Friday, April 15, 2011

Leoni Navigates Web With Los Americans

Award-winning writer/producer/director Dennis Leoni is set to launch his new web series, Los Americans on May 26, 2011 on Read more details on Los Americans in Latin Heat Online ( and search for “Dennis Leoni Takes on the Web with Los Americans.”

Those of you familiar with Leoni know that his hit series Resurrection Blvd. which premiered on Showtime in 2000, went on to become become the longest running Latino themed dramatic series in the history of American television. Now he brings us the dramatic web series, Los Americans.
Esai Morales

Los Americans has a cast of exceptional actors who have worked for years in television and film. Los Americans is about the Valenzuela family and it stars: Esai Morales (Caprica, Jerico), Raymond Cruz (The Closer, Breaking Bad), Lupe Ontiveros (Southland, Family Guy), and Yvonne de la Rosa (How I Met Your Mother, CSI: Miami).
Raymond Cruz

Lupe Ontiveros

We caught up with the ├╝ber producer recently and asked him about the future of Internet program and how this new venture came to fruition.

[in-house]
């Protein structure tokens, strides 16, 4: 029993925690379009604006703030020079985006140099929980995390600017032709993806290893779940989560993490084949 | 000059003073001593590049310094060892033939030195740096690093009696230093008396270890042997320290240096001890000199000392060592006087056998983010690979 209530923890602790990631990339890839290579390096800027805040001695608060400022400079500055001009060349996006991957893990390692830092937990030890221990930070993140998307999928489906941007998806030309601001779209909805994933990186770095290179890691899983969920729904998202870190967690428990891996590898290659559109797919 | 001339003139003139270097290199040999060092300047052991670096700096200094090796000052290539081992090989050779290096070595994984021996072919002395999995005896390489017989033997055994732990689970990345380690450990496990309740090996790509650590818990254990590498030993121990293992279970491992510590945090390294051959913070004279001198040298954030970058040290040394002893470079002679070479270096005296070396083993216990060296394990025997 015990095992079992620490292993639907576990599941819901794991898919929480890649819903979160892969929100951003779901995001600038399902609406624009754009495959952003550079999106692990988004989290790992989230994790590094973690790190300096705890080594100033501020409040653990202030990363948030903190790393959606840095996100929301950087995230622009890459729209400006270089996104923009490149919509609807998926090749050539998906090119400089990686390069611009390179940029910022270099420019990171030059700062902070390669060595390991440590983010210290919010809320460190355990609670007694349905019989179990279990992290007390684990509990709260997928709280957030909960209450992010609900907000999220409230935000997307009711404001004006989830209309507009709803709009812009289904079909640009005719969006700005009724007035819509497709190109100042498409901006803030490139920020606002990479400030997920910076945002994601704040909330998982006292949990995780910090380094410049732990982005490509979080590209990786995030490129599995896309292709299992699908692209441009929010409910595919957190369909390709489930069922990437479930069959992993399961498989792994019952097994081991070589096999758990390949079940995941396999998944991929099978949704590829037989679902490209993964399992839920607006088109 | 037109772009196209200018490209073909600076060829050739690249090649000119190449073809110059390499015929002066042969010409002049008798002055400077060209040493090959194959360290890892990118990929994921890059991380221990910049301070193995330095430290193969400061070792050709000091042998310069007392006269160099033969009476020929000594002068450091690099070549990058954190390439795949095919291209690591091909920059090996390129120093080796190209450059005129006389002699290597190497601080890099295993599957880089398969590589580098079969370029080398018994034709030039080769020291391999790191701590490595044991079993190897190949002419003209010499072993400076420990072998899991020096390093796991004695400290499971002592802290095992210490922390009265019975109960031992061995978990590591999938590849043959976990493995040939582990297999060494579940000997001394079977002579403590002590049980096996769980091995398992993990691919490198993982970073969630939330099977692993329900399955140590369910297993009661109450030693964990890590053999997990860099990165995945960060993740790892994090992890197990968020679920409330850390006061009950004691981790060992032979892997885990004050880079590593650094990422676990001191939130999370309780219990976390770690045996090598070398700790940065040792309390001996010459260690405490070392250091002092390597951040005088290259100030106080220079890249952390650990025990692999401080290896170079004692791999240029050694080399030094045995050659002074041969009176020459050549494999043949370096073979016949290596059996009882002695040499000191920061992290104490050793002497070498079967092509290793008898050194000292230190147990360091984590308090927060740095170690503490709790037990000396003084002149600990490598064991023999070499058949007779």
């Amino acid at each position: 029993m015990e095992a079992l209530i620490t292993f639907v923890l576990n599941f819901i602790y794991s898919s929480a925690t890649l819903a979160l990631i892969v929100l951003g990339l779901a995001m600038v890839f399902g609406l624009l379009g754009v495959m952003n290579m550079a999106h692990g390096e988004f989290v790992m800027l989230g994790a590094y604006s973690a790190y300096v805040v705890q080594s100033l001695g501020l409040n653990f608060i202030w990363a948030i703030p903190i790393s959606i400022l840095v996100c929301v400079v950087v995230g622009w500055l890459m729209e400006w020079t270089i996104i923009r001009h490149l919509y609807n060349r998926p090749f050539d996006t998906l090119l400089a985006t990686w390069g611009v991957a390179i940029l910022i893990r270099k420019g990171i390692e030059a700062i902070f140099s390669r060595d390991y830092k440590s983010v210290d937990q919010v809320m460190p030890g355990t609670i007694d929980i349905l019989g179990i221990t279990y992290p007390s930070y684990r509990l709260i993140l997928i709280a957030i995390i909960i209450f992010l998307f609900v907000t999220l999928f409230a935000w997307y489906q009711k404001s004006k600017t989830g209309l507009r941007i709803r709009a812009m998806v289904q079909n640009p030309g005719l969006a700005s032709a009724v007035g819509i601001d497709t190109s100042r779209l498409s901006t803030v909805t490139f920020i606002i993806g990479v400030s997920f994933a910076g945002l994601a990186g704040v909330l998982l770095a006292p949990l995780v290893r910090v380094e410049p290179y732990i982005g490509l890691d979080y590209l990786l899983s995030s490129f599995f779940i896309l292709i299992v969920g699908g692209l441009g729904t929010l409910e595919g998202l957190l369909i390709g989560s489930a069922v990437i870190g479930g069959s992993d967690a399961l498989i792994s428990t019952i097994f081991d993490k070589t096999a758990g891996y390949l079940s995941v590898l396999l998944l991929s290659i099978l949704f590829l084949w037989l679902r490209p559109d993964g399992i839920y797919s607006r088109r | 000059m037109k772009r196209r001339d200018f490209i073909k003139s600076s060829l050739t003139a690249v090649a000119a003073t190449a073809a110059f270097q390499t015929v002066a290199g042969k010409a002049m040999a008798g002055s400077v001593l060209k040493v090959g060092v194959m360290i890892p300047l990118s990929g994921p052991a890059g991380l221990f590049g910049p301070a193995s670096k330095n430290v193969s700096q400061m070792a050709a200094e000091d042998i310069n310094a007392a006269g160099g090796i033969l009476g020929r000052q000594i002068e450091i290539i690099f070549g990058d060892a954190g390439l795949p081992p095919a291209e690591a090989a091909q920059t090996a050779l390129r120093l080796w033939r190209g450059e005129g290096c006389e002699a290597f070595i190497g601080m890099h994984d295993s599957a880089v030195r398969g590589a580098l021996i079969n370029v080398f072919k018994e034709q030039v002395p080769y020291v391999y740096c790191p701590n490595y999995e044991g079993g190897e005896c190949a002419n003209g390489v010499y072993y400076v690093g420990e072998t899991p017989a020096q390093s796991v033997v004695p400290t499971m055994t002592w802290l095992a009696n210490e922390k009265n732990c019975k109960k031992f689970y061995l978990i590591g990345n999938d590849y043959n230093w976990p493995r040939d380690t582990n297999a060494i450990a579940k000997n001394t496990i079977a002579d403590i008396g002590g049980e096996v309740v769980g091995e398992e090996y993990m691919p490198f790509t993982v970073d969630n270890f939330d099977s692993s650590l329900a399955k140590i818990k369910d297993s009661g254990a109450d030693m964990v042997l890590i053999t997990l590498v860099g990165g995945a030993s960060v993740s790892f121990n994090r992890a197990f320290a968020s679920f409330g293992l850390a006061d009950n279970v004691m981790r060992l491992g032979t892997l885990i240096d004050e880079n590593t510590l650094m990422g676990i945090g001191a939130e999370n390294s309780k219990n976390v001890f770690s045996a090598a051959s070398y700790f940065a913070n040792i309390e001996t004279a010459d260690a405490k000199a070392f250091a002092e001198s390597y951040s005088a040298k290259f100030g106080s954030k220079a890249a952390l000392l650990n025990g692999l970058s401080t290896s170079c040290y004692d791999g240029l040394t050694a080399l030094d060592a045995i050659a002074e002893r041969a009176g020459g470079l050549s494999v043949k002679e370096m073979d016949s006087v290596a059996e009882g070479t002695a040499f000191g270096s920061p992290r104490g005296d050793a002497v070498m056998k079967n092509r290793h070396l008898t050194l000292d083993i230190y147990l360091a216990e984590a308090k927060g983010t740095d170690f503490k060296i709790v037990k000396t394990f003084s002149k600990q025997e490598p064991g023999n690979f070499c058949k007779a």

Q:  How different is it to develop a web series versus a TV/cable show?
Dennis Leoni:  The difference is financial. Because the budgets on a web series are so much smaller, it reduces the scope—locations, props, and of course, there can be limitations in attracting high-priced talent, unless the writer/director/producer has personal connections to the actors and the script is very attractive. Production values can suffer, so you have to be more creative. It’s also difficult to condense and tell an entire story in 5-10-15 minutes…particularly for a one-hour drama writer like me.

Robert Townsend
Q:  You’re collaborating with Robert Townsend, how did this partnership happen?
DL:  I’ve known Robert for years from our association with The Summit, which is a conference for people of color in the entertainment business that was created by The Black Filmmakers Foundation.  Robert has always been a big fan of Resurrection Blvd. and when One Economy decided they wanted a Latino web series, Robert thought that I would be the best person to create one for them.

Q:  What is the difference between the Los Americans Valenzuela family from that of the Santiago’s on Resurrection Blvd.?
DL:  The Los Americans family and the Resurrection Blvd. family are both modern and fairly well assimilated into U.S. culture, but the family on Los Americans is much more affluent and separated from the Spanish language and the Latino culture than the Resurrection Blvd. family.

Q:  How would you like to see Los Americans marketed to mainstream audiences?